VKC was first described more than 150 years ago called with different names; these were conjunctiva lymphatica, spring catarrh and recurrent vegetative conjunctivitis.3 This disease has a global distribution with widely varying incidence. It is less common in Northern Europe and North America and is more frequently seen in the African continent, Mediterranean countries, Central and South America and the Indian sub-continent.6 In Mediterranean area and other temperate regions, the intensity of the disease increases in spring and summer and decreases in fall and winter.7 A large number of patients have been reported from subtropical countries like Pakistan.8 VKC primarily affects boys more than girls in the first decade of life around the age of 7 years. The male to female ratio observed is 2.3:1.3 The onset of the disease is usually after age of 5 years and resolves around puberty, only rarely persisting beyond the age of 25 years.8 There is a hereditary predisposition of atopy in about 75% of VKC patients, such as asthma, allergic rhinitis and eczema.9,10 Clinical types of disease are palpebral, limbal and mixed types.6 Signs of VKC are, chemosis or oedema of eyelids, ropy mucous discharge and giant papillae that give a cobblestone appearance.11 These papillae are present either at upper conjunctiva or at the limbus, which are visible by slit-lamp examination after averting the upper lid. Cobblestone papillae are the hallmark of disease.9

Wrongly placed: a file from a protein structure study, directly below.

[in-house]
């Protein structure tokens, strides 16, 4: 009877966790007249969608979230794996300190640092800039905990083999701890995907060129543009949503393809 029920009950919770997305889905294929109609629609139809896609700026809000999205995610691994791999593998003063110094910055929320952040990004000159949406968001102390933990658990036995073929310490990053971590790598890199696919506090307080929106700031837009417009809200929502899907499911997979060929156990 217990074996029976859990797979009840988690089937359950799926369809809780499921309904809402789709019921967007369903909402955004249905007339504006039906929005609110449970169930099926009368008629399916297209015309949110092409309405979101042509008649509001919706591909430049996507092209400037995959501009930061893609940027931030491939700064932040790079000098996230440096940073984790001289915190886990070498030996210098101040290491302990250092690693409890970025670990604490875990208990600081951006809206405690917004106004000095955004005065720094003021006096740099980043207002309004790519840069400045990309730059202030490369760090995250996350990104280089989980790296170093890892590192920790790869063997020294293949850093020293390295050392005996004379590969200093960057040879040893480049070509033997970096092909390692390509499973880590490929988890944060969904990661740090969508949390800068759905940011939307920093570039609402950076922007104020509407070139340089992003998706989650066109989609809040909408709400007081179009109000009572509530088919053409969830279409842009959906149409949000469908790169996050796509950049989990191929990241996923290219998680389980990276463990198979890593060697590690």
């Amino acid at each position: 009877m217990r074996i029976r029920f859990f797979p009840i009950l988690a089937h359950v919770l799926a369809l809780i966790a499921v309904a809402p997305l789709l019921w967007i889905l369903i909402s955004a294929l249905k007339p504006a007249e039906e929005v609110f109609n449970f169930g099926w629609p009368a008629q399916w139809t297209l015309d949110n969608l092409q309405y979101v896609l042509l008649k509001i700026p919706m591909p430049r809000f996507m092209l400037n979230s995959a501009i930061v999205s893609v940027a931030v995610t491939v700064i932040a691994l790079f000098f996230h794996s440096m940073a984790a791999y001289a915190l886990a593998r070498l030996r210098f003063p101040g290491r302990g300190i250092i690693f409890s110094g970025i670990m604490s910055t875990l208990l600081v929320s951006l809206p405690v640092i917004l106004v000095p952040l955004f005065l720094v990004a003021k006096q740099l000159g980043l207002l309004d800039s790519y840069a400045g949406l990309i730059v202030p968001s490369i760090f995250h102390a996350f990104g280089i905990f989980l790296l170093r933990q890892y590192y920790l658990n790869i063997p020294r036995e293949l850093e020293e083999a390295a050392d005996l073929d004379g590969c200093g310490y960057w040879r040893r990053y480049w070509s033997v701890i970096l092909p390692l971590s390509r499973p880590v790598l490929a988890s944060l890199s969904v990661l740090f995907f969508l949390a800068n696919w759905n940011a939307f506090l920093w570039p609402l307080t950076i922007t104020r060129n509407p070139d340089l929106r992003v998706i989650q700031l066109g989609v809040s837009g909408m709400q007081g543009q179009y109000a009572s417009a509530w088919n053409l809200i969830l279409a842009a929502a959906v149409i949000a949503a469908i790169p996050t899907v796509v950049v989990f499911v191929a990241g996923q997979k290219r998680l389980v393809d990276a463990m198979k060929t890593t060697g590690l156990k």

There are many therapeutic options for treatment of VKC; these are topical steroids, antihistamines and mast cell stabilizers. Mast cell stabilizers are the gold standard for management because of their fewer side effects. From the group of mast cell stabilizers, lodoxamide is the most effective drug for controlling the early phase inflammatory process of the disease and alleviating severe vision disturbing signs and symptoms. Lodoxamide acts by stabilizing mast cell membrane by stopping Ca++ influx, thus preventing their degranulation.12
This study was undertaken to assess the efficacy and safety of topical Lodoxamide in patients with VKC.

Patients and Methods

The study was conducted at Department of Pharmacology and Therapeutics, Basic Medical Sciences Institute, Jinnah Postgraduate Medical Centre, Karachi in collaboration with Department of Ophthalmology, JPMC, Karachi, from April to October, 2009. All the patients attending the outpatients clinic and diagnosed with VKC were included after obtaining a written consent. The diagnosis of VKC was based on history and clinical examination performed with a torch followed by a slit lamp. The patients had either a mild,  moderate or severe form of VKC and had not been treated earlier.
Patients with other types of allergic conjunctivitis were excluded. Those already on medication for the same complaint, were not enrolled in the study.
All the study patients received 2 drops of lodoxamide in each eye four times daily and during the study period no other treatment either oral or topical was given.